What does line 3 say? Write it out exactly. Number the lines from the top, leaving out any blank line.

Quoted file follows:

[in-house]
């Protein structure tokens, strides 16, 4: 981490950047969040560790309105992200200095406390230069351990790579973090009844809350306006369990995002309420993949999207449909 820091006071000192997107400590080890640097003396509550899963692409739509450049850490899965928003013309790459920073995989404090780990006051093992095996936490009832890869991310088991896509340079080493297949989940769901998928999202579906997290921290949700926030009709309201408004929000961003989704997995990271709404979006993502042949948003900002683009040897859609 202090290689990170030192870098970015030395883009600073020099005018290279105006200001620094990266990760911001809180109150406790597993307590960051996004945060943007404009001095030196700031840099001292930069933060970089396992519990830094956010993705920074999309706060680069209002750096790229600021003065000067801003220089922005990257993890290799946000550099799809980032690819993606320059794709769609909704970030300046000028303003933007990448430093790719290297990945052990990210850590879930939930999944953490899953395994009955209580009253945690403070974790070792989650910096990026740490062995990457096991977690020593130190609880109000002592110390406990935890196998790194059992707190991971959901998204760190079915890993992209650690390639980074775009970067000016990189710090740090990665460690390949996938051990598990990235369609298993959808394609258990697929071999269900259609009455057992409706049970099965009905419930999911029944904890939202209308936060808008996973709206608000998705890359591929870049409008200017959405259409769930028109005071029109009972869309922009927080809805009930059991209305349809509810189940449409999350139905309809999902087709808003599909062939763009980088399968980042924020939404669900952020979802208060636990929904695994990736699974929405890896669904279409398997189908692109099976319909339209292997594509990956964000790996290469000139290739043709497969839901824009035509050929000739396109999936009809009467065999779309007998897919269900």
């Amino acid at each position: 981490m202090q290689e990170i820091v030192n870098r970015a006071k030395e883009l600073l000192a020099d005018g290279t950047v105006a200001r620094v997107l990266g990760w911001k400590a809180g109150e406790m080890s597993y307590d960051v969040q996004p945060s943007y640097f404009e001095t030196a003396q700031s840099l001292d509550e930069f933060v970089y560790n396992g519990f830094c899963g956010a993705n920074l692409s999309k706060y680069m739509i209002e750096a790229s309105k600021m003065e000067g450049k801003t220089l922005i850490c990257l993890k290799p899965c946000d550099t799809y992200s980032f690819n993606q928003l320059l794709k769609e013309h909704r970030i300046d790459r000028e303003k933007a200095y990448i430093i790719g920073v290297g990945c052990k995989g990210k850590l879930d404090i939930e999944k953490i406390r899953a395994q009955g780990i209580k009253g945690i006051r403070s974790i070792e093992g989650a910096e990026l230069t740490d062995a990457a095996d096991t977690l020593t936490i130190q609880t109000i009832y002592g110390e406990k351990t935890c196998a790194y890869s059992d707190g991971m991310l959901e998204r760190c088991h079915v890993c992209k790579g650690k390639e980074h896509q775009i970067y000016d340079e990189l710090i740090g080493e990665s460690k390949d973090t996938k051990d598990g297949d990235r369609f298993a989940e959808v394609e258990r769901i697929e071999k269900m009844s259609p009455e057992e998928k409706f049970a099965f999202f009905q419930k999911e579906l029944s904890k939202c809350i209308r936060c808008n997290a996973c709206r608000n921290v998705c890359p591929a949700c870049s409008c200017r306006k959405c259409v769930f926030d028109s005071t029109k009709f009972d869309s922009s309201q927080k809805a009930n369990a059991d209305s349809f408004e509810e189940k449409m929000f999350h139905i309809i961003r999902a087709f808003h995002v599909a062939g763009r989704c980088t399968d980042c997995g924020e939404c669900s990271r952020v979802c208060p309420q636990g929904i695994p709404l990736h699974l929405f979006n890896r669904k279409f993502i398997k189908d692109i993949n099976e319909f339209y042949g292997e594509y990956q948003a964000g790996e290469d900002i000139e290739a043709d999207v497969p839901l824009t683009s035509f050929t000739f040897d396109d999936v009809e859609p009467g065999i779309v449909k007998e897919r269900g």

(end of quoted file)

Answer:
């Amino acid at each position: 981490m202090q290689e990170i820091v030192n870098r970015a006071k030395e883009l600073l000192a020099d005018g290279t950047v105006a200001r620094v997107l990266g990760w911001k400590a809180g109150e406790m080890s597993y307590d960051v969040q996004p945060s943007y640097f404009e001095t030196a003396q700031s840099l001292d509550e930069f933060v970089y560790n396992g519990f830094c899963g956010a993705n920074l692409s999309k706060y680069m739509i209002e750096a790229s309105k600021m003065e000067g450049k801003t220089l922005i850490c990257l993890k290799p899965c946000d550099t799809y992200s980032f690819n993606q928003l320059l794709k769609e013309h909704r970030i300046d790459r000028e303003k933007a200095y990448i430093i790719g920073v290297g990945c052990k995989g990210k850590l879930d404090i939930e999944k953490i406390r899953a395994q009955g780990i209580k009253g945690i006051r403070s974790i070792e093992g989650a910096e990026l230069t740490d062995a990457a095996d096991t977690l020593t936490i130190q609880t109000i009832y002592g110390e406990k351990t935890c196998a790194y890869s059992d707190g991971m991310l959901e998204r760190c088991h079915v890993c992209k790579g650690k390639e980074h896509q775009i970067y000016d340079e990189l710090i740090g080493e990665s460690k390949d973090t996938k051990d598990g297949d990235r369609f298993a989940e959808v394609e258990r769901i697929e071999k269900m009844s259609p009455e057992e998928k409706f049970a099965f999202f009905q419930k999911e579906l029944s904890k939202c809350i209308r936060c808008n997290a996973c709206r608000n921290v998705c890359p591929a949700c870049s409008c200017r306006k959405c259409v769930f926030d028109s005071t029109k009709f009972d869309s922009s309201q927080k809805a009930n369990a059991d209305s349809f408004e509810e189940k449409m929000f999350h139905i309809i961003r999902a087709f808003h995002v599909a062939g763009r989704c980088t399968d980042c997995g924020e939404c669900s990271r952020v979802c208060p309420q636990g929904i695994p709404l990736h699974l929405f979006n890896r669904k279409f993502i398997k189908d692109i993949n099976e319909f339209y042949g292997e594509y990956q948003a964000g790996e290469d900002i000139e290739a043709d999207v497969p839901l824009t683009s035509f050929t000739f040897d396109d999936v009809e859609p009467g065999i779309v449909k007998e897919r269900g």